You cannot specify the
data property in your Select2 initializer when you also use the
ajax feature; Select2 will use the value of the
data property rather than the data retrieved via AJAX to populate the dropdown, which most likely isn’t what you want.
However, with 22K devices and the way you’re handling them now, your Select2 is going to be extremely slow. (In my experience, it slows down significantly after about 1,000 items). When using the AJAX feature, Select2 expects the AJAX endpoint (
ajax.url property) to filter the results it sends back. At the very least (i.e., without a query term—as in when the user simply clicks in the text box but hasn’t typed anything), it expects that only one pageful of results will be returned at a time. It definitely doesn’t expect 22K results in a single page.
From reading your code it looks like you’ve selected a page size of 30 results per page. Therefore, your AJAX endpoint should return no more than 30 results at a time. If there are more than 30 results for the current query, then the endpoint should also return an indication that there are more results available. As the user paginates (scrolls down or up in the results list), Select2 will send additional queries to the AJAX endpoint with the same query term but an updated
page value. It expects the AJAX endpoint will have logic to be able to return the requested page of results.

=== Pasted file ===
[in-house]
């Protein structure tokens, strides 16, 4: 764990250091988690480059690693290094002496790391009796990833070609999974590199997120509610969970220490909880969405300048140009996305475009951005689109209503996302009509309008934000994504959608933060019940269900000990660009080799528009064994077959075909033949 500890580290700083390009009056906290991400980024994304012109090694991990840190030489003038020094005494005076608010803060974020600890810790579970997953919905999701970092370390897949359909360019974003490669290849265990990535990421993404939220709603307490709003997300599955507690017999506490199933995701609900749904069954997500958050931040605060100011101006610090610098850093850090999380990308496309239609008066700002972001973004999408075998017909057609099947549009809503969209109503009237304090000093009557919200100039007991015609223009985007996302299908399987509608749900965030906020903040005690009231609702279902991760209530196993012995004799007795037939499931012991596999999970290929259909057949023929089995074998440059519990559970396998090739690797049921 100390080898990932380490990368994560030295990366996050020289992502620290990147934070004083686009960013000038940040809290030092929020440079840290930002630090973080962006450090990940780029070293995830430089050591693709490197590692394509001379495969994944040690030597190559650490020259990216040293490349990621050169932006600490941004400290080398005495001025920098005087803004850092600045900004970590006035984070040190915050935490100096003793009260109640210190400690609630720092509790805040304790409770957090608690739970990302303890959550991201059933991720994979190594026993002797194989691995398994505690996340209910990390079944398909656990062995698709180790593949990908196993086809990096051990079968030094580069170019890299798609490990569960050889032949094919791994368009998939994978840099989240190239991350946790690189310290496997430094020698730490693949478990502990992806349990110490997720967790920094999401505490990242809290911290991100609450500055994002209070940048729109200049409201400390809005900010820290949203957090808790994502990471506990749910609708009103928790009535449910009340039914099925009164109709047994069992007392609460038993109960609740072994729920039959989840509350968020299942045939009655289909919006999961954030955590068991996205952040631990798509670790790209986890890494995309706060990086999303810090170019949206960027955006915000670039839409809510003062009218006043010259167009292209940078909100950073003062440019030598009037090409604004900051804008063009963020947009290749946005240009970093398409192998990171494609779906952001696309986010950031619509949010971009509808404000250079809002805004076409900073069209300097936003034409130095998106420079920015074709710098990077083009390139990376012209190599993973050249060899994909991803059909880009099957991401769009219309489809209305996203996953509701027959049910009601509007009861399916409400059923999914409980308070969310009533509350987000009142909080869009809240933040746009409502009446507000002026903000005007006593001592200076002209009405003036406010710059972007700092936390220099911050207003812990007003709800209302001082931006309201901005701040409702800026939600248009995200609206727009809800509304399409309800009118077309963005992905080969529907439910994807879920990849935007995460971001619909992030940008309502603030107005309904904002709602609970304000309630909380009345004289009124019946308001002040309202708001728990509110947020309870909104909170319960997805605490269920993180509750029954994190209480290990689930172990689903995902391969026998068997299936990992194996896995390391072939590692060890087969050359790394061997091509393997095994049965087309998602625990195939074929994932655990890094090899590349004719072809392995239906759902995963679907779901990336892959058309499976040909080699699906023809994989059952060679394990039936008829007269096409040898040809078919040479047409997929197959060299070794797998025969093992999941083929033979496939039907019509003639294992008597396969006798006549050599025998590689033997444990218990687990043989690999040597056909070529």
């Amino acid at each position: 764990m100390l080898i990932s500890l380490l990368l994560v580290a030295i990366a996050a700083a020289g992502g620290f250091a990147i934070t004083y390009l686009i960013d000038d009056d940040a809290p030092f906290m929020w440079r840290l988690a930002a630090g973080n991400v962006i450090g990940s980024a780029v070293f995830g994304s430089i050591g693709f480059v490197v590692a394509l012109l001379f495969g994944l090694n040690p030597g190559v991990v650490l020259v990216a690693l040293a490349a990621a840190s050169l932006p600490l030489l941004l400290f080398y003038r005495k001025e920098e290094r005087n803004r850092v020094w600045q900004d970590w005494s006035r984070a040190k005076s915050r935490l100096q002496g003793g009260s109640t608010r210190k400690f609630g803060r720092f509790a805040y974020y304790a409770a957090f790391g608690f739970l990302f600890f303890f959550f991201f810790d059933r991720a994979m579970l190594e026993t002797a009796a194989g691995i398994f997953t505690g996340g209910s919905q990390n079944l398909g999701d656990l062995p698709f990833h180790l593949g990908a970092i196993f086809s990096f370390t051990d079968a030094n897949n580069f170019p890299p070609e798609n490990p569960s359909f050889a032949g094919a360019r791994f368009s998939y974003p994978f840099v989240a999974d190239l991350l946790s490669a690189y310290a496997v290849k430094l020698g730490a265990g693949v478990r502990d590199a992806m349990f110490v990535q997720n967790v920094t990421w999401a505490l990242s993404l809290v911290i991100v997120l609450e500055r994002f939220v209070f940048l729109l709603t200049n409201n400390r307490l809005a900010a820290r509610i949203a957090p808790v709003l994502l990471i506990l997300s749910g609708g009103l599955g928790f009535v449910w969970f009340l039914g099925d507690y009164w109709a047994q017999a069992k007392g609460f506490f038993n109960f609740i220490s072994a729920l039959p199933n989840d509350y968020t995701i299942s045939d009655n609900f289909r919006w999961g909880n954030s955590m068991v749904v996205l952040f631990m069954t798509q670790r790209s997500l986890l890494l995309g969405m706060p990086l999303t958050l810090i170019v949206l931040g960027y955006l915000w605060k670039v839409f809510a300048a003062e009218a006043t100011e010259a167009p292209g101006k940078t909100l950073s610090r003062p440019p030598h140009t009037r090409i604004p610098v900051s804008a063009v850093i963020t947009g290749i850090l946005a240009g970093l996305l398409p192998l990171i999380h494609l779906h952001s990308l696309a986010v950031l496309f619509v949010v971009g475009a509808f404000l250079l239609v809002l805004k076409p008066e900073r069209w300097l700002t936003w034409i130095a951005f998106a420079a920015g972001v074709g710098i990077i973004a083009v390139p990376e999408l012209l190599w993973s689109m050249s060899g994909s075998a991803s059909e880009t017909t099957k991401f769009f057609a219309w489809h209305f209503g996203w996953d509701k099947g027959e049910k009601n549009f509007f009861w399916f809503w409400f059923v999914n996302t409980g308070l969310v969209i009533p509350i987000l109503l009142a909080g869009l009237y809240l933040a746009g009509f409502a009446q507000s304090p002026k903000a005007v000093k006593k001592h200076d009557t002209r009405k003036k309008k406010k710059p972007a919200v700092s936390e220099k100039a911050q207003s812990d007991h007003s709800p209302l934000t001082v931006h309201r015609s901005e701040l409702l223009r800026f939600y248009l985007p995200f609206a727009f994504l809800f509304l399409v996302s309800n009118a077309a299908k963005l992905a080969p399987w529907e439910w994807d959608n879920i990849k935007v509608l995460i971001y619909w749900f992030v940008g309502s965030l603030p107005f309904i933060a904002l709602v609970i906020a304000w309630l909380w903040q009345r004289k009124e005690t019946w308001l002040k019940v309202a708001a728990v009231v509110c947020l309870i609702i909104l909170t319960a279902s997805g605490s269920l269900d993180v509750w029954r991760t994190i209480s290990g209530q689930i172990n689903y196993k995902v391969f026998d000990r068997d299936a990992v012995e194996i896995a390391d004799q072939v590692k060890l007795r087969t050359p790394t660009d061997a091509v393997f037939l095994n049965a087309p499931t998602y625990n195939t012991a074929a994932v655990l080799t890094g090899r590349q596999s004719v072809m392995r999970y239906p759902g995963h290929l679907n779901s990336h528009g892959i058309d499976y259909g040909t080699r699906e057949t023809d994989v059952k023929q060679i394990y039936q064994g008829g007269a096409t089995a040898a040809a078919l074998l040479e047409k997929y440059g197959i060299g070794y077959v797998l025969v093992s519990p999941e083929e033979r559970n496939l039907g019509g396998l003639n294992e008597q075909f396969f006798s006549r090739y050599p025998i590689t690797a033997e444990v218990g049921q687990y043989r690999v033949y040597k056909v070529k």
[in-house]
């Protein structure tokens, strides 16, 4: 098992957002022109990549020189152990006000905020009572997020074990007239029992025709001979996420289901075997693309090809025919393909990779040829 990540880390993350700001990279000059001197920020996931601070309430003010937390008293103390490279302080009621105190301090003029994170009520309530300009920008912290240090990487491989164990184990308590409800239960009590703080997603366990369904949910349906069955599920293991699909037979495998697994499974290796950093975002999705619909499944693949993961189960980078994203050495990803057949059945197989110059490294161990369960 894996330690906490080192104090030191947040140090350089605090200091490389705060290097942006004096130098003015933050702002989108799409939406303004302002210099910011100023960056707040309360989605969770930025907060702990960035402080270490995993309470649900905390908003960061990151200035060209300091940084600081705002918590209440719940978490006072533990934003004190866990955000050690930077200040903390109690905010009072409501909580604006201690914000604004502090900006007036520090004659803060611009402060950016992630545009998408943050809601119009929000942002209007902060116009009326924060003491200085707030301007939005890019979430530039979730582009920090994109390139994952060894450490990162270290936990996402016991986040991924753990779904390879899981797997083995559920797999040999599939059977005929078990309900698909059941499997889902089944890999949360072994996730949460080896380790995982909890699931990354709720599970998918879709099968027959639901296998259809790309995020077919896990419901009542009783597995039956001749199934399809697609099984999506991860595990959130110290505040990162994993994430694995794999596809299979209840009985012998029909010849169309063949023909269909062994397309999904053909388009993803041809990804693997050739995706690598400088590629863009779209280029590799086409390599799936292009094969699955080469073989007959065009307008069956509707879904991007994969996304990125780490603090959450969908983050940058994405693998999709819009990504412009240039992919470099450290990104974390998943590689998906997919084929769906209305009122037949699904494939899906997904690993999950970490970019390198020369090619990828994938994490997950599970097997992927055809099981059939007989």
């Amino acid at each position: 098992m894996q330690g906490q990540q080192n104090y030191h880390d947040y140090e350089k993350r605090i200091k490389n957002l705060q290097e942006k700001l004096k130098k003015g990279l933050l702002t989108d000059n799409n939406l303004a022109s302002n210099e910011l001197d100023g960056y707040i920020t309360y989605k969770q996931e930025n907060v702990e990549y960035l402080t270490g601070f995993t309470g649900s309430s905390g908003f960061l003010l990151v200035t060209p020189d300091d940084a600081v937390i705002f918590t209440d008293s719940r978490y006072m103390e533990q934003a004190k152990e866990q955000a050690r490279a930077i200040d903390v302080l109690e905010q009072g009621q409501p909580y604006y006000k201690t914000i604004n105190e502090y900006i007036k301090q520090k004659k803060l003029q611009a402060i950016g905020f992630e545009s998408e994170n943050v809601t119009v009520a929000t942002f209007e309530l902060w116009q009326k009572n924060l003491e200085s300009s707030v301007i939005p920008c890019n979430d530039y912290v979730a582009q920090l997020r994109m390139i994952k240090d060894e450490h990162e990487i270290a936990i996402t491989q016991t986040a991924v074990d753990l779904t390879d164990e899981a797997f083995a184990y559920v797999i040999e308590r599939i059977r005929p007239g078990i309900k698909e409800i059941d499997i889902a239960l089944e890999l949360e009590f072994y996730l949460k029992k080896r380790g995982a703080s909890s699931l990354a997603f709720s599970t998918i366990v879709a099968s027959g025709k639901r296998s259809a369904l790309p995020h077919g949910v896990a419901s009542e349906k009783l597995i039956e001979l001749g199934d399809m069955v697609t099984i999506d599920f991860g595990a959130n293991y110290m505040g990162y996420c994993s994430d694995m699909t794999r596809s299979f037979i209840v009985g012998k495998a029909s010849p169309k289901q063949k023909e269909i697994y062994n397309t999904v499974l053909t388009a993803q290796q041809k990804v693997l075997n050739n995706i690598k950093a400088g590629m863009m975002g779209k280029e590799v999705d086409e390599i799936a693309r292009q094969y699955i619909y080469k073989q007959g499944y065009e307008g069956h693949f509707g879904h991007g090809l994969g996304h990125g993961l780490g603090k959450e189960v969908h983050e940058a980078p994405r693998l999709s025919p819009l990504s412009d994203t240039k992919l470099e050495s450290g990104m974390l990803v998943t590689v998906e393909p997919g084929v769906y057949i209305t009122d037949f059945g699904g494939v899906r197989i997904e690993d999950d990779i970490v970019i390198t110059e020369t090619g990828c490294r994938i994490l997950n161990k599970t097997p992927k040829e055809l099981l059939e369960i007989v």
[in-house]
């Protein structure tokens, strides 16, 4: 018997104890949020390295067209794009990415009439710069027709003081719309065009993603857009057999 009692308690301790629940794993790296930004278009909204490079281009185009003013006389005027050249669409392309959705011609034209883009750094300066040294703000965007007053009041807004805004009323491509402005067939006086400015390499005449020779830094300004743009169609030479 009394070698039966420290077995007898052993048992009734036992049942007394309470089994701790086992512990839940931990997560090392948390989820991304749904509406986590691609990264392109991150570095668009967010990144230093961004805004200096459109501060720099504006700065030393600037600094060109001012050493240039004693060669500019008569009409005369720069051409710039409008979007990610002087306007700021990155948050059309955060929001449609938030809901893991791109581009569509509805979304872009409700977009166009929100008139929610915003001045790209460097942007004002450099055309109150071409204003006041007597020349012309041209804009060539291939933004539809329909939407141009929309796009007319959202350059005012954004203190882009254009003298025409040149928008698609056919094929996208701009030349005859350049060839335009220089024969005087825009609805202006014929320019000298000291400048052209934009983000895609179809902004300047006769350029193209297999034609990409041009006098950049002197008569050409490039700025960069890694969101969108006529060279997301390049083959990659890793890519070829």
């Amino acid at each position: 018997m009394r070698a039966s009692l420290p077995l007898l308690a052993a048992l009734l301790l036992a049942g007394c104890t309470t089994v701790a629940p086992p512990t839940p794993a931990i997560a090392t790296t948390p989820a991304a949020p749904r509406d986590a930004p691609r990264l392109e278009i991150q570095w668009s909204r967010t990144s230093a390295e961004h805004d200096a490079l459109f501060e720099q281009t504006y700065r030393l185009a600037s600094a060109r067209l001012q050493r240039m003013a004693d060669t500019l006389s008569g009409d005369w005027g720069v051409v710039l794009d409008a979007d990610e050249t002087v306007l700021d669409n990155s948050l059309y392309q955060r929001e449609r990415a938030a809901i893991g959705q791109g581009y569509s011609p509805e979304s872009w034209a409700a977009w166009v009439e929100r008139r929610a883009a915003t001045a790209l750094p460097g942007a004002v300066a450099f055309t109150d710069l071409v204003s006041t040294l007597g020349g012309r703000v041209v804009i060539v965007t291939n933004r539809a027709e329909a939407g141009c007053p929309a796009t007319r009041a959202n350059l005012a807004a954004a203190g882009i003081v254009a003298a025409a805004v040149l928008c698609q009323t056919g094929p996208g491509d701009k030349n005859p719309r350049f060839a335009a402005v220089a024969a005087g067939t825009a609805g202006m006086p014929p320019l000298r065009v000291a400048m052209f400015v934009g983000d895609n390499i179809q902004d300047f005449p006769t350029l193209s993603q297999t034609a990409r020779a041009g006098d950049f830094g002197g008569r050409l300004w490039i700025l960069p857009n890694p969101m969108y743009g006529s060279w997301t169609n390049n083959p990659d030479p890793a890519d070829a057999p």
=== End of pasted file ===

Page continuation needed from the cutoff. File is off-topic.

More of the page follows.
Since your AJAX endpoint is just a data file, this isn’t going to work the way Select2 expects. You need something like a database server (or a similar application) that can (1) filter your data set based on the user’s query term, and (2) return a specific pageful of results at a time.
If you can’t make that happen, then my recommendation would be:
getJson() method) and then supply that object as the value of the
data property in your Select2 initialization object.
minimumInputLength to a value greater than 0, so Select2 will only render data in the dropdown after the user types a few characters. This will limit the number of results that Select2 will render in the dropdown. However, given the size of your data set, I still expect this could be quite a large amount of data. Note that you cannot use the pagination feature with a local data set (which is what you’ve got when you use the
data property), so Select2 will try to render every record from the data that matches the user’s current query [*see below]. This will still take a long time, because Select2 must test the user’s query term against every record in the data set to find the matches.
Given the large size of your data set, I strongly suggest that—if it’s possible—you subdivide your data into smaller chunks, ideally of no more than about 1000 records each. Require the user to select a “chunk” first (however you choose to do that), and then initialize the Select2 with just that chunk. Note that if the user then chooses a different chunk, you will have to re-initialize the Select2 with the new chunk (and I suggest that you destroy the Select2 before re-initializing it, to help avoid memory leaks).
*Note: If you can’t subdivide your data into separate files, Select2 will try to render every record that matches the user’s query. To do this it has to compare the user’s query to each one of the 22K results, and it does that with a linear search (i.e., it compares every single record to the query term to decide which ones to show). As I noted above, if there are more than about 1000 total records, Select2 slows down noticeably. With 22K records, the response time will probably be unacceptable to your users.